It appears to be generally agreed, by those applying computers to problems of humanistic research, that a well-designed markup language is central to the task of representing textual materials in an electronic form adequate to the needs of research. Current interest focuses on declarative markup languages based on the Standard Generalized Markup Language (SGML), or on its subset the Extensible Markup Language (XML). One of the most persistent challenges for the application of SGML to existing texts is finding suitable representations, in SGML's tree-based data model, for textual features which overlap each other. The most persistent complaint of SGML's critics among humanists is that SGML simply cannot handle such overlapping features. In the general form stated, this claim is untrue, but it is fair to say that handling overlap requires some substantial extensions to what is otherwise a rather simple data model. Overlapping features, however, are common enough in existing texts that almost every system designed for scholarly text processing has some facility for handling overlap, either in the form of dual logical and physical hierarchies (as in John B. Smith's interactive concordance program ARRAS) or in the form of non-hierarchical coding (as in the COCOA tagging supported by the Oxford Concordance Program and other systems). Overlappingtextual features are an inescapable fact of textual life.
This paper will first describe the fundamentals of what we will call the `basic' SGML data model1 and explain how overlap presents a problem for this basic SGML model. It will then discuss two notations invented to overcome that problem: the Multi-Element Code System (MECS) developed by the Wittgenstein Archive at the University of Bergen and the CONCUR feature of SGML itself, and explore some problems which arise in translating between these two notations. In conclusion, it will describe some possible avenues for future work on overlap and related markup problems.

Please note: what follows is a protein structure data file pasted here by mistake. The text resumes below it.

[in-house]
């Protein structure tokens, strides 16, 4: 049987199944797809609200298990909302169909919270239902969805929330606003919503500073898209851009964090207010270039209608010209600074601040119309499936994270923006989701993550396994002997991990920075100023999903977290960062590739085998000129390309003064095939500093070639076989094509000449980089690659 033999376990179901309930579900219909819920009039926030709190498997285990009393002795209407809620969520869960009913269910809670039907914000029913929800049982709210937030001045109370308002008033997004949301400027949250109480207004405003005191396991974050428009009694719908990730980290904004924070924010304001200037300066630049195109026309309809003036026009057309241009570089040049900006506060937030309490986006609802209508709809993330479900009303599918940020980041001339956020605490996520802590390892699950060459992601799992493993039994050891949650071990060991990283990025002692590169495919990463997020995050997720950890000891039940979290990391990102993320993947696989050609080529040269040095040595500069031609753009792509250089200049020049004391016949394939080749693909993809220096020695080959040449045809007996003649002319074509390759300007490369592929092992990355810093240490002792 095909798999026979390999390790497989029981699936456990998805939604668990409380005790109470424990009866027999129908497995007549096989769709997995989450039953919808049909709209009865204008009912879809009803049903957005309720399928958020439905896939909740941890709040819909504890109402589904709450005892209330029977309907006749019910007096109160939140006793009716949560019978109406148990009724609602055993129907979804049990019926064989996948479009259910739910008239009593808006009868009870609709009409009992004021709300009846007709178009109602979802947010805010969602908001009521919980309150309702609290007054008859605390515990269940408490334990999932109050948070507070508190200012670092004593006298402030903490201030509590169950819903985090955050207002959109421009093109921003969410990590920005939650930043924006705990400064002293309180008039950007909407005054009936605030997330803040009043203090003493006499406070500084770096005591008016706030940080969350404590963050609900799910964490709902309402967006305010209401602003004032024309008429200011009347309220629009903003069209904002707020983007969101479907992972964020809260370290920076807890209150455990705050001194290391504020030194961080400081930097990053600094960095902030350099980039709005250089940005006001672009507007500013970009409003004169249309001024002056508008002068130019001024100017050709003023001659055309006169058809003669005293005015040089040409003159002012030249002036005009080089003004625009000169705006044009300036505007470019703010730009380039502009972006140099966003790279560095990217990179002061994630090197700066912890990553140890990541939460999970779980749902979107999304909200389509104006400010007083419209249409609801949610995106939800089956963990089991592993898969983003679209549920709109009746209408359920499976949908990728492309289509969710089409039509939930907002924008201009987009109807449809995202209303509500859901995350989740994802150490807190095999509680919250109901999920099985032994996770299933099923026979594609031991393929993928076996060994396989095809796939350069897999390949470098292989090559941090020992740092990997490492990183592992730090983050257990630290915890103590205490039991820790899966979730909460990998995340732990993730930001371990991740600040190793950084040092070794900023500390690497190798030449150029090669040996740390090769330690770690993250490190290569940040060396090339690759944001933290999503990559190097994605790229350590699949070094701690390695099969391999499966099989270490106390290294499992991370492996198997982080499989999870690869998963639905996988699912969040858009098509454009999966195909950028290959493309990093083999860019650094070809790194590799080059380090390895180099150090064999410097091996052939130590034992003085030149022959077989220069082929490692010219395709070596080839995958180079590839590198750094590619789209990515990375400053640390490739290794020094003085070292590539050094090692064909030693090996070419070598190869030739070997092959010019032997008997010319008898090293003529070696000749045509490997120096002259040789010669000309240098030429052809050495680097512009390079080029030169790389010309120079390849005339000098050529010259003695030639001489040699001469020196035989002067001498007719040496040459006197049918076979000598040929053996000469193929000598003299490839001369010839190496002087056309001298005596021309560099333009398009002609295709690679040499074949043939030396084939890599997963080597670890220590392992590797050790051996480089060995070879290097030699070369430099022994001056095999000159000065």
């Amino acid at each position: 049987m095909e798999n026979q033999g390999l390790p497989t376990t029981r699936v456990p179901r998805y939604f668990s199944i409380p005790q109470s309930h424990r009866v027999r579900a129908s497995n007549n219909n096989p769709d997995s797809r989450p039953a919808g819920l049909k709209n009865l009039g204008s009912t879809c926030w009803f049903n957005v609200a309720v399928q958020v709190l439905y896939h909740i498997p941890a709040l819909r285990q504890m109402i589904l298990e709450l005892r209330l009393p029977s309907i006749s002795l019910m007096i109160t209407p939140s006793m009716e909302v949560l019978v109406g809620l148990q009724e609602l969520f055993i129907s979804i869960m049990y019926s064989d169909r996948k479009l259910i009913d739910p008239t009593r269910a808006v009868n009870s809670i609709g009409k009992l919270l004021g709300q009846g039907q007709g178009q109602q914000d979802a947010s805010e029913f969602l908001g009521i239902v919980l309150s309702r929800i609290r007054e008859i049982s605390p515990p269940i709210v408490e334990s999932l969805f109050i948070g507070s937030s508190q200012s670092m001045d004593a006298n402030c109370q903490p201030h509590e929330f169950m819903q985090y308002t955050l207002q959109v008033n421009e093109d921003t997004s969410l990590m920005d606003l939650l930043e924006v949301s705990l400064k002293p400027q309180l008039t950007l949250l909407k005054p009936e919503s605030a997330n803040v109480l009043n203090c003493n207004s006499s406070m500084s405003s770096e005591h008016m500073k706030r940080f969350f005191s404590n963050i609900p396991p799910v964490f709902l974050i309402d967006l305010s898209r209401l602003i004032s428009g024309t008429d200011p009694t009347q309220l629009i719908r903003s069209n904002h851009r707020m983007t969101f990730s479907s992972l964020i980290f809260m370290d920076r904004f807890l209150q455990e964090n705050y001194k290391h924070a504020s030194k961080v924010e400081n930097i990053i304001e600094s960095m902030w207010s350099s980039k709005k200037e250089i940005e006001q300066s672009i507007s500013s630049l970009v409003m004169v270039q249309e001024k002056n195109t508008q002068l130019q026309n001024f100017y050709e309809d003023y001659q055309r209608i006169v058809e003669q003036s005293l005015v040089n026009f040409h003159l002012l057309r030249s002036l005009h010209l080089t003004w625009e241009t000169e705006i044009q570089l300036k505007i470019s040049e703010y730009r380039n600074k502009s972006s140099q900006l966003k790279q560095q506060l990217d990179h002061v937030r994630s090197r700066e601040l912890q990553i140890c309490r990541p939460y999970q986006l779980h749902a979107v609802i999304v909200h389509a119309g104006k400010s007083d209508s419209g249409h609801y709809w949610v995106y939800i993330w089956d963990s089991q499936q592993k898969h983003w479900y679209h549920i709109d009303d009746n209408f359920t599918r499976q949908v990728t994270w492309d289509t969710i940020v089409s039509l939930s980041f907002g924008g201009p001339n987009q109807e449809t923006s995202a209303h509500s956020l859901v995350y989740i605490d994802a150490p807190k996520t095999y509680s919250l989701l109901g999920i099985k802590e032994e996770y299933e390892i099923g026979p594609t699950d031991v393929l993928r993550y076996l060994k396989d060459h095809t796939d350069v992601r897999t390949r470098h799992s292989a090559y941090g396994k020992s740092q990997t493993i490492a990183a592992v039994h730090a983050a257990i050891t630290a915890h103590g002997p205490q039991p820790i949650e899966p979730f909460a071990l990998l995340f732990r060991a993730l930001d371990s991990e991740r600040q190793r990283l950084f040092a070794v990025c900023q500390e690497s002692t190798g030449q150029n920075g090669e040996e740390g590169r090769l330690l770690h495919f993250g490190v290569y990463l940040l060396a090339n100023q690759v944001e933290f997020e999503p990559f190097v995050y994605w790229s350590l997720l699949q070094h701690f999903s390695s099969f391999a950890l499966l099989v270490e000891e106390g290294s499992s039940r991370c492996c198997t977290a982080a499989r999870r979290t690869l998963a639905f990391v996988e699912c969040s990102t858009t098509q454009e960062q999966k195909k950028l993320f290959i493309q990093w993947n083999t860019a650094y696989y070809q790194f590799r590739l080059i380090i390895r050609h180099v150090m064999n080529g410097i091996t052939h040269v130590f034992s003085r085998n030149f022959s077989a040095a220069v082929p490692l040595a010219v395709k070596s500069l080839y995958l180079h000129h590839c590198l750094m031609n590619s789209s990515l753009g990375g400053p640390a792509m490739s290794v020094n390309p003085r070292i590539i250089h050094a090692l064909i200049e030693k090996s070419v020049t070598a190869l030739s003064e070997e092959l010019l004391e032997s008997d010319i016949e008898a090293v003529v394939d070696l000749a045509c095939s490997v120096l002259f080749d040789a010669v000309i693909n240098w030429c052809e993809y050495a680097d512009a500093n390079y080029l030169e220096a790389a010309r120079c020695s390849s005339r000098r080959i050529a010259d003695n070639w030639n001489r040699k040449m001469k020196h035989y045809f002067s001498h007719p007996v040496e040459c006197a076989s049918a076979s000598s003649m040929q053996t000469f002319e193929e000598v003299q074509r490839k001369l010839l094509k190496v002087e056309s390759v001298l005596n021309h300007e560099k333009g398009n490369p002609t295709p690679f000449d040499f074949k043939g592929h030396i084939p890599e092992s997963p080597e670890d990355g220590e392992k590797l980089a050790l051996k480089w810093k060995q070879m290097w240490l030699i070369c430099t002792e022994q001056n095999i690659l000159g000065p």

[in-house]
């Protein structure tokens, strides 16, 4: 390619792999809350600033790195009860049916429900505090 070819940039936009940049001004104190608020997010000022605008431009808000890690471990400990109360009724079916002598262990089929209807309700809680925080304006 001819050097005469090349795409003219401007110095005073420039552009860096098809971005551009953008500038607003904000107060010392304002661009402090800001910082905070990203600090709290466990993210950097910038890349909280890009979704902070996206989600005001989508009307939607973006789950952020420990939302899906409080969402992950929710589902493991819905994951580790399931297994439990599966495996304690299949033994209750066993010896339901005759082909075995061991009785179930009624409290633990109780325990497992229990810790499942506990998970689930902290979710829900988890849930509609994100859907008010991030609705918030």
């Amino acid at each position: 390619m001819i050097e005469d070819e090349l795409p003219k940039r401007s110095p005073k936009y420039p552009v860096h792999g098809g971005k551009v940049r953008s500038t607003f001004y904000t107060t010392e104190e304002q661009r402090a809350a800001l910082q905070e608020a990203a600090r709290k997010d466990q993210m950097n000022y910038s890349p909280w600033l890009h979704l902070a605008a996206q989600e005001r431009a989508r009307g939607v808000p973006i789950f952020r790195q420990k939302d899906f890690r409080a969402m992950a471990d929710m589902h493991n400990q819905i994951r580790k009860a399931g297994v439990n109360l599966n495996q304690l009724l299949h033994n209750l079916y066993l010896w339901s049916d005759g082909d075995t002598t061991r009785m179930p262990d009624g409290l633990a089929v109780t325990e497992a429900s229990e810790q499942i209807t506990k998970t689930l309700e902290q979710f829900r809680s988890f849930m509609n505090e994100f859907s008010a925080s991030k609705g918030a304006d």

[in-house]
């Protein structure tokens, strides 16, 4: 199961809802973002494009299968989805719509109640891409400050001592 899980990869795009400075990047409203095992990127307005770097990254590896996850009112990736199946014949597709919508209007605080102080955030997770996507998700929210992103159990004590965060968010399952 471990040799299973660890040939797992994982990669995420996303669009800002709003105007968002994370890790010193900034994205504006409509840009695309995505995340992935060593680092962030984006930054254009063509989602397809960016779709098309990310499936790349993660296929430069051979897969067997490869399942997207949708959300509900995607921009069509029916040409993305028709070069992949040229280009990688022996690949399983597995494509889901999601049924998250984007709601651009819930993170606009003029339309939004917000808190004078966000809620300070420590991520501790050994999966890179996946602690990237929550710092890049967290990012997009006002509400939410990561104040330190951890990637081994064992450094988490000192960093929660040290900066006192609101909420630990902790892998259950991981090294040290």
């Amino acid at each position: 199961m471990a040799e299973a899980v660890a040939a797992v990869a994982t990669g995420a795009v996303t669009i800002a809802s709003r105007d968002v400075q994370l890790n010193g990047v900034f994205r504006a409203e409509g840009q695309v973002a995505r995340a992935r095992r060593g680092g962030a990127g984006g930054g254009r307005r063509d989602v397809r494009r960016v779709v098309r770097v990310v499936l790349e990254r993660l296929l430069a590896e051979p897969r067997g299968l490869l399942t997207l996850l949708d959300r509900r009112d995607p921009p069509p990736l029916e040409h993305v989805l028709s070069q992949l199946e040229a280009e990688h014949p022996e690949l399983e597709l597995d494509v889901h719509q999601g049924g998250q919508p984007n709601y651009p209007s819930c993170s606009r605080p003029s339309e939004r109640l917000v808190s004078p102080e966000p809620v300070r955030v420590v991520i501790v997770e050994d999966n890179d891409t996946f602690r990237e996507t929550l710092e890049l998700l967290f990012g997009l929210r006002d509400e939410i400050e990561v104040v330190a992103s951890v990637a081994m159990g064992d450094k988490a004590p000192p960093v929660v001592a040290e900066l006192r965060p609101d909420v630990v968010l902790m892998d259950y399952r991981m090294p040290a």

The SGML Basic Model, and Why Overlap is a Problem
In its simplest forms, SGML markup lends itself to a straightforward model for markup interpretation and processing: the features of the text, as the encoder understands them, are represented by SGML elements and by attributes on those elements. Since elements nest within each other and attributes apply to whole elements, an SGML document has a natural representation as a tree structure whose nodes represent elements and whose leaves represent the characters of the text. Each node is labeled with the generic identifier of its element type, and decorated with a set of attribute-value pairs representing its attributes. The legal forms of the document tree may be restricted using a document type definition, which provides a restricted form of context-free grammar; this grammar may be checked by a validating SGML parser.
Tagging a passage of text as an element of a particular type, and assigning particular values to its attributes, is interpreted, according to this model, as a claim that the passage thus tagged exhibits the textual features associated with those element types and attribute values. To discover the features predicated of any given passage, one need in the common case merely consider only the ancestors of the passage in question, which means a traversal from the leaf to the root, noting all the nodes encountered along the way. In the general case, some complications may arise.2
Even allowing for the complications just mentioned, the basic model of SGML semantics associates single occurrences of some feature with single SGML elements; there are one-to-one relationships between individual textual features and individual SGML element types and attributes, and between occurrences of those features and instances of those element types. Overlap presents a problem in this model because while the two textual features may overlap, two nodes in the document tree, and thus two SGML elements, may not.